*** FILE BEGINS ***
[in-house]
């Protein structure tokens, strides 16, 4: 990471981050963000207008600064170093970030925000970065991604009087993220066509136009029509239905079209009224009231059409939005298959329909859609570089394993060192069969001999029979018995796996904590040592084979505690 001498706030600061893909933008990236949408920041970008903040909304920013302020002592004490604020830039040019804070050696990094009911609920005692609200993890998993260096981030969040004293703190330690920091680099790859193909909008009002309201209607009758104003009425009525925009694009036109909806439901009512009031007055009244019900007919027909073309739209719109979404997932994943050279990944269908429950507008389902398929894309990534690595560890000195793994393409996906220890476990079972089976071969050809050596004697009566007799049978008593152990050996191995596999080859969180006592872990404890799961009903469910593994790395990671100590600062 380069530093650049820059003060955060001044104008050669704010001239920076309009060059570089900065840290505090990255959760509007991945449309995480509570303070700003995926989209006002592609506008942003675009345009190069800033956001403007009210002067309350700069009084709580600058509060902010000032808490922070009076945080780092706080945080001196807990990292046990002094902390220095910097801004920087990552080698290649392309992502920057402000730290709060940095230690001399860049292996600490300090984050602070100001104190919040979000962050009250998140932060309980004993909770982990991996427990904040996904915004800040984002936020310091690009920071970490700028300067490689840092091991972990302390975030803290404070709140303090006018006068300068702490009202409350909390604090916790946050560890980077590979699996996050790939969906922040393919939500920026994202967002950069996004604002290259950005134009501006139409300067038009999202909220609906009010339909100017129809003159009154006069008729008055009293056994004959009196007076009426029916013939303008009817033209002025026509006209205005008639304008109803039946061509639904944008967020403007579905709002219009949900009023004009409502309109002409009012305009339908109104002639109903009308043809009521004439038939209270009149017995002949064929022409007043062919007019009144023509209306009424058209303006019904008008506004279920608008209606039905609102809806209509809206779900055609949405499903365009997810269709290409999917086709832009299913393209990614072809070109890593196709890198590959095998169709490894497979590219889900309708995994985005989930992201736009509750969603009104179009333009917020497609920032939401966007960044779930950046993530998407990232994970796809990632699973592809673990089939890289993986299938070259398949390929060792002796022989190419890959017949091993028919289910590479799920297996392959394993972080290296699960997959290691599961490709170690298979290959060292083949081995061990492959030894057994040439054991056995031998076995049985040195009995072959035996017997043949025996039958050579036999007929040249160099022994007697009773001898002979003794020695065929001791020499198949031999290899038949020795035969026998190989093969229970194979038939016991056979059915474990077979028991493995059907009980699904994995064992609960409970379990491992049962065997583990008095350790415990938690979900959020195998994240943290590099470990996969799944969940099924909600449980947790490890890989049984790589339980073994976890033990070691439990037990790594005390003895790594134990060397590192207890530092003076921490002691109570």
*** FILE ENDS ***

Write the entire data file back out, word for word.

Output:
[in-house]
């Protein structure tokens, strides 16, 4: 990471981050963000207008600064170093970030925000970065991604009087993220066509136009029509239905079209009224009231059409939005298959329909859609570089394993060192069969001999029979018995796996904590040592084979505690 001498706030600061893909933008990236949408920041970008903040909304920013302020002592004490604020830039040019804070050696990094009911609920005692609200993890998993260096981030969040004293703190330690920091680099790859193909909008009002309201209607009758104003009425009525925009694009036109909806439901009512009031007055009244019900007919027909073309739209719109979404997932994943050279990944269908429950507008389902398929894309990534690595560890000195793994393409996906220890476990079972089976071969050809050596004697009566007799049978008593152990050996191995596999080859969180006592872990404890799961009903469910593994790395990671100590600062 380069530093650049820059003060955060001044104008050669704010001239920076309009060059570089900065840290505090990255959760509007991945449309995480509570303070700003995926989209006002592609506008942003675009345009190069800033956001403007009210002067309350700069009084709580600058509060902010000032808490922070009076945080780092706080945080001196807990990292046990002094902390220095910097801004920087990552080698290649392309992502920057402000730290709060940095230690001399860049292996600490300090984050602070100001104190919040979000962050009250998140932060309980004993909770982990991996427990904040996904915004800040984002936020310091690009920071970490700028300067490689840092091991972990302390975030803290404070709140303090006018006068300068702490009202409350909390604090916790946050560890980077590979699996996050790939969906922040393919939500920026994202967002950069996004604002290259950005134009501006139409300067038009999202909220609906009010339909100017129809003159009154006069008729008055009293056994004959009196007076009426029916013939303008009817033209002025026509006209205005008639304008109803039946061509639904944008967020403007579905709002219009949900009023004009409502309109002409009012305009339908109104002639109903009308043809009521004439038939209270009149017995002949064929022409007043062919007019009144023509209306009424058209303006019904008008506004279920608008209606039905609102809806209509809206779900055609949405499903365009997810269709290409999917086709832009299913393209990614072809070109890593196709890198590959095998169709490894497979590219889900309708995994985005989930992201736009509750969603009104179009333009917020497609920032939401966007960044779930950046993530998407990232994970796809990632699973592809673990089939890289993986299938070259398949390929060792002796022989190419890959017949091993028919289910590479799920297996392959394993972080290296699960997959290691599961490709170690298979290959060292083949081995061990492959030894057994040439054991056995031998076995049985040195009995072959035996017997043949025996039958050579036999007929040249160099022994007697009773001898002979003794020695065929001791020499198949031999290899038949020795035969026998190989093969229970194979038939016991056979059915474990077979028991493995059907009980699904994995064992609960409970379990491992049962065997583990008095350790415990938690979900959020195998994240943290590099470990996969799944969940099924909600449980947790490890890989049984790589339980073994976890033990070691439990037990790594005390003895790594134990060397590192207890530092003076921490002691109570």